New U.K. Emergency Post-Brexit Truckers Measure Slammed by Lobby
(Bloomberg) -- Emergency measures to alleviate Britain’s post-Brexit trucker shortage by extending relaxed rules on working hours for European Union drivers will just make roads unsafe without fixing the problem, a lobby group warned.
To ease what it described as “pressures on local and national supply chains,” the U.K. Department for Transport on Friday announced that it will prolong what was originally a month-long easement -- beginning Jul. 12 -- to Oct. 3. Until then, drivers must stop working after 10 hours, instead of the usual nine.
“This is short-termism at its worst,” said Rod McKenzie, managing director of policy and public affairs of the Road Haulage Association, who cautioned that the response threatens road safety. The perception of poorer labor conditions for drivers will actually exacerbate recruitment issues, with knock-on effects for supply chains, he added.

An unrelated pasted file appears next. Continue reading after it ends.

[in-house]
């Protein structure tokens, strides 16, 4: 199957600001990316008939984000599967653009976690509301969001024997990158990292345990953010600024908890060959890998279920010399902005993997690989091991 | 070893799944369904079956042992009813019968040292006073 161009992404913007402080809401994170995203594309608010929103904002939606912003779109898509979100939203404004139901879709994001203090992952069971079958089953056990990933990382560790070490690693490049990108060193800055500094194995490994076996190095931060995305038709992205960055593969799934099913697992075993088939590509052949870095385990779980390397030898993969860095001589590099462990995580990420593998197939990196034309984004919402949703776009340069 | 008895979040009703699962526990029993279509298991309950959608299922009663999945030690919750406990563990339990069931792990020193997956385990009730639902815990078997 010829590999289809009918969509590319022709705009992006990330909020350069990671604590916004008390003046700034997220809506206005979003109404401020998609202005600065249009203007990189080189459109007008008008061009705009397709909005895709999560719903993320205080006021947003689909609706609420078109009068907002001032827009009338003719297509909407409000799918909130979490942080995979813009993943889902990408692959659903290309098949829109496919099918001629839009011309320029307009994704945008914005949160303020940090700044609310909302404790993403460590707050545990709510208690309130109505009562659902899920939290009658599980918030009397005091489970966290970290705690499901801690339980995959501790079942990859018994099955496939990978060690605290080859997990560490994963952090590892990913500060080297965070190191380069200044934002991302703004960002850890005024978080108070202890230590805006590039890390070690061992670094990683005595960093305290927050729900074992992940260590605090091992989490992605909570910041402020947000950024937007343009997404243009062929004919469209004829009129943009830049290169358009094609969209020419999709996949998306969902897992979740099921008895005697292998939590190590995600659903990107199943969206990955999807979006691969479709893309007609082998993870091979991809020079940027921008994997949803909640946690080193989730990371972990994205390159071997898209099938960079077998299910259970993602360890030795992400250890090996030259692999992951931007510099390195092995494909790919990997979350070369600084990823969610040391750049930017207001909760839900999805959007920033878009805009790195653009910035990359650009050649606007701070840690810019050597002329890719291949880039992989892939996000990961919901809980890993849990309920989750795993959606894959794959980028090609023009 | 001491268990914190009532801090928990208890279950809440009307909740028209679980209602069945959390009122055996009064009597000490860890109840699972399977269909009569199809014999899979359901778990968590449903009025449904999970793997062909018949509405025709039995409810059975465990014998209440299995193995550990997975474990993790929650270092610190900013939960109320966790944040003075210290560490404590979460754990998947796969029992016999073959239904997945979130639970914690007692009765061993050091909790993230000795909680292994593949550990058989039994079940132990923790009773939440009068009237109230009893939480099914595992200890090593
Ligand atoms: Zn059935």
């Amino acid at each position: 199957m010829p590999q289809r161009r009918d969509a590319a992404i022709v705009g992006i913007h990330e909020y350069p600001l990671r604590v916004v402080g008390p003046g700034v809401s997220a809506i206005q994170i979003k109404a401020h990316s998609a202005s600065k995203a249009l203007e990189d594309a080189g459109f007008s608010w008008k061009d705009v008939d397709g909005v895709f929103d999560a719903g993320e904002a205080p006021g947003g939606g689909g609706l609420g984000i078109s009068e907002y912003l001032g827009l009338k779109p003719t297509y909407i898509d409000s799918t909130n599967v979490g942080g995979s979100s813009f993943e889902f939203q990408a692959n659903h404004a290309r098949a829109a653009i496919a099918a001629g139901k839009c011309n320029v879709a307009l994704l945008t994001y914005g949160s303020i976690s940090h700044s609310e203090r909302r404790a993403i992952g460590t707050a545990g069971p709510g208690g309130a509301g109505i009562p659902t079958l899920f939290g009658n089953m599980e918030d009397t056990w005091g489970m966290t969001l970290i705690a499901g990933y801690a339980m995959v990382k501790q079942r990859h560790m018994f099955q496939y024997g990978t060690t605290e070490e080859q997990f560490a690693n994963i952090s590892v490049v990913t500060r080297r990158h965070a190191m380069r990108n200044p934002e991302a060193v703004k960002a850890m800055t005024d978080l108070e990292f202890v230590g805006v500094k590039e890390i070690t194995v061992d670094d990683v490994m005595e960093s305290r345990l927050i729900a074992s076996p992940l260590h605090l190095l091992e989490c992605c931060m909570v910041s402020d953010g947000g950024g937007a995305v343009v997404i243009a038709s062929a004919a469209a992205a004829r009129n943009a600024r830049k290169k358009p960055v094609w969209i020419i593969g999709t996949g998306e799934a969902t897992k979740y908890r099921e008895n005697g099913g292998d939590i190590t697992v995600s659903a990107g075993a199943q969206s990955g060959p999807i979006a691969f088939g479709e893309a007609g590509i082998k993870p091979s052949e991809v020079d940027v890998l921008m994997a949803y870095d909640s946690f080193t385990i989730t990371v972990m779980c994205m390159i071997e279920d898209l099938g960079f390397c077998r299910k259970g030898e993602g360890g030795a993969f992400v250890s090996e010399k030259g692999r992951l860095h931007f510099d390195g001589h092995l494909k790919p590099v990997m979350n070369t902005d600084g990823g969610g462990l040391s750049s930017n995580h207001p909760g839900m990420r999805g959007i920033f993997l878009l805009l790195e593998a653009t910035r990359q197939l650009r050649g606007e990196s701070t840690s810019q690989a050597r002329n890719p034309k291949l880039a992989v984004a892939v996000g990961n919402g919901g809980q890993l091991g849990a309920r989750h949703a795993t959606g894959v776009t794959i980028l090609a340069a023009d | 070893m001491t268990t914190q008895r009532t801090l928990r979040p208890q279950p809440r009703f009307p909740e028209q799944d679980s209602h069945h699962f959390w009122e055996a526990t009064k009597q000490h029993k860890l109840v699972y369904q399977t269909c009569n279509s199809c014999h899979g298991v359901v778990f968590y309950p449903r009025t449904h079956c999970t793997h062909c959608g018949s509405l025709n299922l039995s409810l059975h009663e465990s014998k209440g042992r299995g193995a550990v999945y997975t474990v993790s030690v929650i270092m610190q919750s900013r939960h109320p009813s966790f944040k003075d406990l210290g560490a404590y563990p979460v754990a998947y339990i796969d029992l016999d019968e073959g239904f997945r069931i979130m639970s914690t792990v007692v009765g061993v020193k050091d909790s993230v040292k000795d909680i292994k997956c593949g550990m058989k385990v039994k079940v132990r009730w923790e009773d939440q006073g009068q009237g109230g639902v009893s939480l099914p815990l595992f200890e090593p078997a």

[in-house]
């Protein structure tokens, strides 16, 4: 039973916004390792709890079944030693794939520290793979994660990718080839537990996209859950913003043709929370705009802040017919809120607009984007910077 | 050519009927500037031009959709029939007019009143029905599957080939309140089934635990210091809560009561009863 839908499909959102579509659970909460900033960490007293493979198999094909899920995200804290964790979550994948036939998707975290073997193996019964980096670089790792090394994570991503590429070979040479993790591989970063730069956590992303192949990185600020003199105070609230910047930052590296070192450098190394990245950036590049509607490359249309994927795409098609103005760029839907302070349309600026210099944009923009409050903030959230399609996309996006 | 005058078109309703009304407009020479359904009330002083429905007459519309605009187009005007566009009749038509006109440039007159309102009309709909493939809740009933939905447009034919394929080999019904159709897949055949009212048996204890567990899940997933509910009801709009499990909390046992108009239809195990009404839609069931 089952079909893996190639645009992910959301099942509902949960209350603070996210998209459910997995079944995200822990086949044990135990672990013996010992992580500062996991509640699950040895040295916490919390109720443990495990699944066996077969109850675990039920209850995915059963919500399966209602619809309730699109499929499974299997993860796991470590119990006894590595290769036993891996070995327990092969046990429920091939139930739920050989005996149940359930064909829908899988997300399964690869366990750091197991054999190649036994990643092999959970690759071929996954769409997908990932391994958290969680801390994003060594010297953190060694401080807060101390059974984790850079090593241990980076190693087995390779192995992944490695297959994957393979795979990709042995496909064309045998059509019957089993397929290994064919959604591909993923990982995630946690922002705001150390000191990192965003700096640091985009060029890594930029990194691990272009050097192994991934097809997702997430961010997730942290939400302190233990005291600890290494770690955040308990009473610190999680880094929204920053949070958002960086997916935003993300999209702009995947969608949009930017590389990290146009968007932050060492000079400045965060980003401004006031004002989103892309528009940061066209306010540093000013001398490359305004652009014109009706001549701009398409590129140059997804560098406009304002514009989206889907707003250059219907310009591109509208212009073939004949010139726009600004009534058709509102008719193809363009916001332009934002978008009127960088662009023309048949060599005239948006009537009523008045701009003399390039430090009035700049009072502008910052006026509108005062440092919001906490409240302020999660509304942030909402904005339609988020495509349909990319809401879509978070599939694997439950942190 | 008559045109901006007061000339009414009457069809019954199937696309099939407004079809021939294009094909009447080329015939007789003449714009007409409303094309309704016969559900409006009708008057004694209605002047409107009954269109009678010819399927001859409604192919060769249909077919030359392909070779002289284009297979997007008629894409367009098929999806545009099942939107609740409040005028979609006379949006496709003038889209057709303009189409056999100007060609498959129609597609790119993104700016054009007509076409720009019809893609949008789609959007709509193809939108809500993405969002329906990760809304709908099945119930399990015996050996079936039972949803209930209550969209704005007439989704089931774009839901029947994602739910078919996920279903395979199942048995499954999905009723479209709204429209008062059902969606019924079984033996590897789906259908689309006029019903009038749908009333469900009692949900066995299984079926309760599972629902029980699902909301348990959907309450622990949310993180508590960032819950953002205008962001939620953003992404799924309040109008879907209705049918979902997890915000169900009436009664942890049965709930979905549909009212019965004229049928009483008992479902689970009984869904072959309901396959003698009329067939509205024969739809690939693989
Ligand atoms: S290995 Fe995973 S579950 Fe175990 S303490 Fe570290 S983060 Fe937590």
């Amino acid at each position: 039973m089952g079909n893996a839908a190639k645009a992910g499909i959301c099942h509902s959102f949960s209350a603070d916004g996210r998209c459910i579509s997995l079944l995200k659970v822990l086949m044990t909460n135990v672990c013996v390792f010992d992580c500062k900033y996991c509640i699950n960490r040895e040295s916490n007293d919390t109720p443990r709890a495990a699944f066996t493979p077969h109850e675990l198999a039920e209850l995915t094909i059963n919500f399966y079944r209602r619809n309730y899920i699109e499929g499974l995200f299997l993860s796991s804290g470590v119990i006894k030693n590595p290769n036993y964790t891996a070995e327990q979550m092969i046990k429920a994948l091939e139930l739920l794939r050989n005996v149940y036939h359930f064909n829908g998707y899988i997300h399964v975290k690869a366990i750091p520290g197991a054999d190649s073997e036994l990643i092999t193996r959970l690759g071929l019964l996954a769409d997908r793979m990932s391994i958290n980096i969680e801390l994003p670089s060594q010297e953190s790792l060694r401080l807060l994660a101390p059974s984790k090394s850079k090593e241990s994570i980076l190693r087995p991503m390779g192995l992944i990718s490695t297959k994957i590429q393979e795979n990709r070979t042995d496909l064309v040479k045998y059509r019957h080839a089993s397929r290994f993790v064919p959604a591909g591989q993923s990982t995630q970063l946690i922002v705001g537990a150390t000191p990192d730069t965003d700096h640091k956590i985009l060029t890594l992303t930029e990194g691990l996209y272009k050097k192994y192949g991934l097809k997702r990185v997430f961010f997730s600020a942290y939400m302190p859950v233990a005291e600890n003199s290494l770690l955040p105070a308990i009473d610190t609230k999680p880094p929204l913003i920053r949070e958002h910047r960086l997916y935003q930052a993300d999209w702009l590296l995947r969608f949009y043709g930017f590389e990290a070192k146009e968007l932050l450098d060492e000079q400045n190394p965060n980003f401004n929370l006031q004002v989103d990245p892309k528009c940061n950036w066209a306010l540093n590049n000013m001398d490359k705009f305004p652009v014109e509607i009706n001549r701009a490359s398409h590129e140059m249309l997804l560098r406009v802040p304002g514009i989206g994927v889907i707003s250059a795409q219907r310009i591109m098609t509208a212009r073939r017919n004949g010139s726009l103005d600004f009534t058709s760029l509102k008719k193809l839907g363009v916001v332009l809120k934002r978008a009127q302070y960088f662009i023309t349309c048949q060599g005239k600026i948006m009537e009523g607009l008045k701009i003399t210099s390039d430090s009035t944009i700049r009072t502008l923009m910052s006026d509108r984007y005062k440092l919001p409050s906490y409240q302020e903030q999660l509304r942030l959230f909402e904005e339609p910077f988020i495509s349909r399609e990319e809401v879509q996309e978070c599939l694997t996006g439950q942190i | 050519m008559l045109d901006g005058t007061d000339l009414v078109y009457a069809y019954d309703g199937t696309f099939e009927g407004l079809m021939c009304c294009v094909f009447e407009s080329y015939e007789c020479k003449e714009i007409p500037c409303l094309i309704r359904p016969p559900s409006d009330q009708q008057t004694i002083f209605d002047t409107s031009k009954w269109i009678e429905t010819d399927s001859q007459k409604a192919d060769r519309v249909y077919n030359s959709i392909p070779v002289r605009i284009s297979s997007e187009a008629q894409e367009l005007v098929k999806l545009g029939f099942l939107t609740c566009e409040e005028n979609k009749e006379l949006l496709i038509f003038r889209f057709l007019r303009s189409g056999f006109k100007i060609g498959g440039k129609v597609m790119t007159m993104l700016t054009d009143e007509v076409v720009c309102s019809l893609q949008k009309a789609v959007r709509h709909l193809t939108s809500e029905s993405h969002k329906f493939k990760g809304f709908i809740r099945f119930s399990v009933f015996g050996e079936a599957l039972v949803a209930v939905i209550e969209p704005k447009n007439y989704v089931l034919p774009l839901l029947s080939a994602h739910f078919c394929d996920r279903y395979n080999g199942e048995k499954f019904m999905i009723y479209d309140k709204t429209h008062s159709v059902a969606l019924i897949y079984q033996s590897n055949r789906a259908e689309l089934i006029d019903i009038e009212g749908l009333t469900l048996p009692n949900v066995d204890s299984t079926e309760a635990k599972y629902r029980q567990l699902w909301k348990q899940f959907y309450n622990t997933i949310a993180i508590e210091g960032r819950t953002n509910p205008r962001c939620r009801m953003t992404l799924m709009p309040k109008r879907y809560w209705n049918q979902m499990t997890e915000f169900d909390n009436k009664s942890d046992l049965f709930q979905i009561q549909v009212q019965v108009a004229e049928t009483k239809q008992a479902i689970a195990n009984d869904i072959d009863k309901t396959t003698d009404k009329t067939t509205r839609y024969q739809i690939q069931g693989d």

The double whammy of Brexit and Covid-19 has worsened a long-standing labor shortage in the U.K. haulage industry stemming from an aging workforce, high training costs and low margins. In 2020, there were 76,000 fewer drivers than needed, a figure that has since risen to 90,000, according to Logistics U.K., another lobby group.
Since the U.K. left the European Union, industries from hospitality to agriculture have had to adapt to a sudden reduction in cheap labor from the bloc. The driver shortage has been blamed for gaps on supermarket shelves.
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